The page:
The government of Vietnam has made a big effort to improve English proficiency levels amongst its citizens in recent years, leading to a steady increase in job opportunities for TEFL qualified teachers across the country. It is also an increasingly popular option as the relaxed way of life is more appealing to many teachers when compared to the frantic pace of other countries in the region such as South Korea, China, and Japan. All in all, Vietnam looks set to be one of the fastest growing markets for teaching English abroad for some time to come.
How much can I expect to earn while teaching English in Vietnam?
If you are new to teaching English abroad you can expect to earn somewhere around $1,000 per month in Vietnam, while teachers with some experience and/or high level qualifications could potentially earn up to $2,000 per month. If you land a job that pays an hourly rate rather than a fixed salary, it could vary anywhere from $15 and $30, depending on the employer and your level of experience. The two biggest cities in Vietnam, Ho Chi Minh City and Hanoi, are where the majority of jobs are located. However, there are other options for anyone who wants to stay away from the hustle and bustle of city living.
What type of employer will I work for while teaching English in Vietnam?
Most foreign teachers working in Vietnam are employed by private language schools. This type of position usually includes a one-year contract that comes with an official work permit, paid holidays, health insurance, and even a completion bonus in some cases. If you do not want to be tied to a full-time job with one employer, there are always plenty of part-time positions available, although these usually pay cash in hand and come with no contract or any of the usual benefits. It is common practice for teachers to work part time in multiple schools as a way of maximising their income while maintaining some level of flexibility and freedom.
Full-time contracts typically require you to spend around 20 hours a week in the classroom, with another 10 hours reserved for lesson planning, administration work, and any other duties necessary. If you work on a part time basis you should expect to teach for around 3 to 5 hours per week for each employer. As classes in private schools need to suit the schedule of the students who are likely to have jobs or other full-time study, lessons often take place during the evenings and on the weekends.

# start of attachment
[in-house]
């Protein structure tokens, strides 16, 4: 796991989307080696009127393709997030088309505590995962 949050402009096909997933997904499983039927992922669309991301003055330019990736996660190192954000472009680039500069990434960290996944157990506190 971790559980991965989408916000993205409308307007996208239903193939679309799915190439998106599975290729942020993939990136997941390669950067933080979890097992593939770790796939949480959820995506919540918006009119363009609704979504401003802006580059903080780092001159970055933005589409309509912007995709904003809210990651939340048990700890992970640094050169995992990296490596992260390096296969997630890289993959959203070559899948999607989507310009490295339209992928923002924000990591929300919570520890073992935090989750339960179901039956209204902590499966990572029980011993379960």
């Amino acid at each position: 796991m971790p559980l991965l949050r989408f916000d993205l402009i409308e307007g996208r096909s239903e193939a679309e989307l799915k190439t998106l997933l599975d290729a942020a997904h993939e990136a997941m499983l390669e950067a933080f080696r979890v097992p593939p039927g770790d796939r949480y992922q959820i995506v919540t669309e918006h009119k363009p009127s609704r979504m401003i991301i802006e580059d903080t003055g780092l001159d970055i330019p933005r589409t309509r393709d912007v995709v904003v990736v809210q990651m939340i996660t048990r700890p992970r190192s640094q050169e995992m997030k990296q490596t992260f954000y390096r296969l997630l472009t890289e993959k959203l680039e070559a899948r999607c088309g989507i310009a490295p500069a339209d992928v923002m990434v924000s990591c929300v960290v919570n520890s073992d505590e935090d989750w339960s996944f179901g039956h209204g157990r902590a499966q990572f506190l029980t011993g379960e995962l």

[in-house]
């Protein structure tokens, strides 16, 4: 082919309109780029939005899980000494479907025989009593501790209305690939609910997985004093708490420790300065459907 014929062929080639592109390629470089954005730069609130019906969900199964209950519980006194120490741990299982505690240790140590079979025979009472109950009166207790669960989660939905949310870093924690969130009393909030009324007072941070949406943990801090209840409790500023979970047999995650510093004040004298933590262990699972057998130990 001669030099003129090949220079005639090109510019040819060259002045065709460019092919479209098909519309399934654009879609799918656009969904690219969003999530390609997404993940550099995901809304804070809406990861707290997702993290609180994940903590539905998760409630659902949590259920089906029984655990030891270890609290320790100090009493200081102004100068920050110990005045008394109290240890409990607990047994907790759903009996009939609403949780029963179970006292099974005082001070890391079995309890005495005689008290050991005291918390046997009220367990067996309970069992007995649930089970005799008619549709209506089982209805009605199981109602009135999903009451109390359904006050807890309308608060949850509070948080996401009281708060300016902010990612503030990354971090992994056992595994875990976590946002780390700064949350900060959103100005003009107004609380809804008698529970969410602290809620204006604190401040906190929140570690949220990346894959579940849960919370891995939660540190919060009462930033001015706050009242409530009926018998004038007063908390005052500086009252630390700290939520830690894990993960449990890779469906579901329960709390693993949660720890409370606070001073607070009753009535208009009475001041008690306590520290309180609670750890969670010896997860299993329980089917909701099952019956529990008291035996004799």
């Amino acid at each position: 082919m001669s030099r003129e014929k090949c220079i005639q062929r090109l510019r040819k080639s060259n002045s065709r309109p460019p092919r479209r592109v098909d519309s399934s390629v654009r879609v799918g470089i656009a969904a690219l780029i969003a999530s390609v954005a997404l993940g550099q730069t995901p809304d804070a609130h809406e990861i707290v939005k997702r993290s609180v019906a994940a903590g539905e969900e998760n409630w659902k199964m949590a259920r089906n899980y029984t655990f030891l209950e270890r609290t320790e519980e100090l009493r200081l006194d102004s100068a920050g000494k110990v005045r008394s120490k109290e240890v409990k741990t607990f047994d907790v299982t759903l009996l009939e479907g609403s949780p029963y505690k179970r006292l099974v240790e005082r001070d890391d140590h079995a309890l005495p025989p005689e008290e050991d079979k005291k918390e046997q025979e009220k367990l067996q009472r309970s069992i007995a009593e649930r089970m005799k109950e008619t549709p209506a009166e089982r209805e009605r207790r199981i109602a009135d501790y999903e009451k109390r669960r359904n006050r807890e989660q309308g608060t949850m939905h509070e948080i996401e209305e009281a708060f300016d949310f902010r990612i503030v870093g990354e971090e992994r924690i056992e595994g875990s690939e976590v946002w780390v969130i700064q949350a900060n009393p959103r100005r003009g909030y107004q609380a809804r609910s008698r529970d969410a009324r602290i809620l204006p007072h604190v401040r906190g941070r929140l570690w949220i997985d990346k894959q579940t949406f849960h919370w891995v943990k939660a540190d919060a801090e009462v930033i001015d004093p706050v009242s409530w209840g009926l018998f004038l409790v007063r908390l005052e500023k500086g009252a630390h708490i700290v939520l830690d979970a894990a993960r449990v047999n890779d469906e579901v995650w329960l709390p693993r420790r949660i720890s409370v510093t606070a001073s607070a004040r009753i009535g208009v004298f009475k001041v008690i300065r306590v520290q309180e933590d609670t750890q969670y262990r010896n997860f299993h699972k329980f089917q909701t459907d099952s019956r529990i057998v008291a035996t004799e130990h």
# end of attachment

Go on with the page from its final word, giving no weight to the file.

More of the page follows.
What other employment options are there for TEFL teachers in Vietnam?
Another popular option for many teachers in Vietnam is to set up as a private tutor as the demand is strong in many areas and you are able to decide on your own working hours. Some teachers do a few extra hours per week of private lessons to top up their main income, while others are able to make it a full-time job once they have found enough regular students. Teachers who have plenty of experience and a high level of qualifications might also have the option of jobs in international schools. The rewards on offer for this type of position are very high, although this type of job is thin on the ground and every position that comes up will have strong competition in most cases.
How does the cost of living affect TEFL teachers in Vietnam?
Despite the average salary in Vietnam being significantly less than some other countries in Asia, the relatively low cost of living means it is possible to live comfortably and even save a little each month. A good-quality room in a shared house can be found for around $150 to $250 per month. Eating out certainly won’t break the bank either as a simple meal in a local restaurant will only set you back around $2 per person. The monthly expenditure for a TEFL qualified teacher in Vietnam will ultimately depend on many things such as the accommodation you choose and how much time you spend in western style bars and restaurants, but on average it should fall somewhere between $500 and $700 per month.